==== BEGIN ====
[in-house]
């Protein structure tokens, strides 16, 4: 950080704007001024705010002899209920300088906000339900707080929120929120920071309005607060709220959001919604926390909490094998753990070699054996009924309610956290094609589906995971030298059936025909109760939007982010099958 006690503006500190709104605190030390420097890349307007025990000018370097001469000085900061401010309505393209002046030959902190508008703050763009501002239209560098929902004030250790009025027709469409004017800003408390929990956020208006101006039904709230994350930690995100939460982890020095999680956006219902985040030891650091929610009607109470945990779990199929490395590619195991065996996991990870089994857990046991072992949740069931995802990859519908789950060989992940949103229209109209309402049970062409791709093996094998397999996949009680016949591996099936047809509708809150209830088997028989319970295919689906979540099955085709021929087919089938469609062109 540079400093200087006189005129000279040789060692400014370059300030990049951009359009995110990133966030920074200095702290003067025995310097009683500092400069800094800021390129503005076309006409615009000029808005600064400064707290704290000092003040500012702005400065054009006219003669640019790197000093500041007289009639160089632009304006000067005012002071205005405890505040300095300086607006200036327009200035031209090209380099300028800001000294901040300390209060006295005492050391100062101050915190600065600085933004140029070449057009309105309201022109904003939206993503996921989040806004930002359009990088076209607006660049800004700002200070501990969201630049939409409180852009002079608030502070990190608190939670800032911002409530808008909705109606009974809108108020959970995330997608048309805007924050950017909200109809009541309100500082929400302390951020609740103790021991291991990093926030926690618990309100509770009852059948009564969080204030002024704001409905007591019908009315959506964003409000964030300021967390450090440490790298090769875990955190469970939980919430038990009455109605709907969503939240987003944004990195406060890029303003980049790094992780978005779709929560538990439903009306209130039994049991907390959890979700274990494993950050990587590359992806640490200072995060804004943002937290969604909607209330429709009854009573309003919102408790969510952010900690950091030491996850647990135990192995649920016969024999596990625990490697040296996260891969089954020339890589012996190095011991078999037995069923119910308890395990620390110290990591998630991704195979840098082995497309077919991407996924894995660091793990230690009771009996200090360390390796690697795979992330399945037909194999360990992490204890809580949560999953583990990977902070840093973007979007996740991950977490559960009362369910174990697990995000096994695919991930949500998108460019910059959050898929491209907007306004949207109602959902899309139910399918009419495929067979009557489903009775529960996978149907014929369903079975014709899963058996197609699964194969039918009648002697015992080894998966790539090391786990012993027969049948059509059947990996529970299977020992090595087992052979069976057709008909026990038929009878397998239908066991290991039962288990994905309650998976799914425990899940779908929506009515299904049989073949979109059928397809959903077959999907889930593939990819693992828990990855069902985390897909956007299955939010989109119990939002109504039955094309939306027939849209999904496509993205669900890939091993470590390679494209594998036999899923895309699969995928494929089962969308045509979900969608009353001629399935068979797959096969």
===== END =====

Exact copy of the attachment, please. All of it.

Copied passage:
[in-house]
């Protein structure tokens, strides 16, 4: 950080704007001024705010002899209920300088906000339900707080929120929120920071309005607060709220959001919604926390909490094998753990070699054996009924309610956290094609589906995971030298059936025909109760939007982010099958 006690503006500190709104605190030390420097890349307007025990000018370097001469000085900061401010309505393209002046030959902190508008703050763009501002239209560098929902004030250790009025027709469409004017800003408390929990956020208006101006039904709230994350930690995100939460982890020095999680956006219902985040030891650091929610009607109470945990779990199929490395590619195991065996996991990870089994857990046991072992949740069931995802990859519908789950060989992940949103229209109209309402049970062409791709093996094998397999996949009680016949591996099936047809509708809150209830088997028989319970295919689906979540099955085709021929087919089938469609062109 540079400093200087006189005129000279040789060692400014370059300030990049951009359009995110990133966030920074200095702290003067025995310097009683500092400069800094800021390129503005076309006409615009000029808005600064400064707290704290000092003040500012702005400065054009006219003669640019790197000093500041007289009639160089632009304006000067005012002071205005405890505040300095300086607006200036327009200035031209090209380099300028800001000294901040300390209060006295005492050391100062101050915190600065600085933004140029070449057009309105309201022109904003939206993503996921989040806004930002359009990088076209607006660049800004700002200070501990969201630049939409409180852009002079608030502070990190608190939670800032911002409530808008909705109606009974809108108020959970995330997608048309805007924050950017909200109809009541309100500082929400302390951020609740103790021991291991990093926030926690618990309100509770009852059948009564969080204030002024704001409905007591019908009315959506964003409000964030300021967390450090440490790298090769875990955190469970939980919430038990009455109605709907969503939240987003944004990195406060890029303003980049790094992780978005779709929560538990439903009306209130039994049991907390959890979700274990494993950050990587590359992806640490200072995060804004943002937290969604909607209330429709009854009573309003919102408790969510952010900690950091030491996850647990135990192995649920016969024999596990625990490697040296996260891969089954020339890589012996190095011991078999037995069923119910308890395990620390110290990591998630991704195979840098082995497309077919991407996924894995660091793990230690009771009996200090360390390796690697795979992330399945037909194999360990992490204890809580949560999953583990990977902070840093973007979007996740991950977490559960009362369910174990697990995000096994695919991930949500998108460019910059959050898929491209907007306004949207109602959902899309139910399918009419495929067979009557489903009775529960996978149907014929369903079975014709899963058996197609699964194969039918009648002697015992080894998966790539090391786990012993027969049948059509059947990996529970299977020992090595087992052979069976057709008909026990038929009878397998239908066991290991039962288990994905309650998976799914425990899940779908929506009515299904049989073949979109059928397809959903077959999907889930593939990819693992828990990855069902985390897909956007299955939010989109119990939002109504039955094309939306027939849209999904496509993205669900890939091993470590390679494209594998036999899923895309699969995928494929089962969308045509979900969608009353001629399935068979797959096969």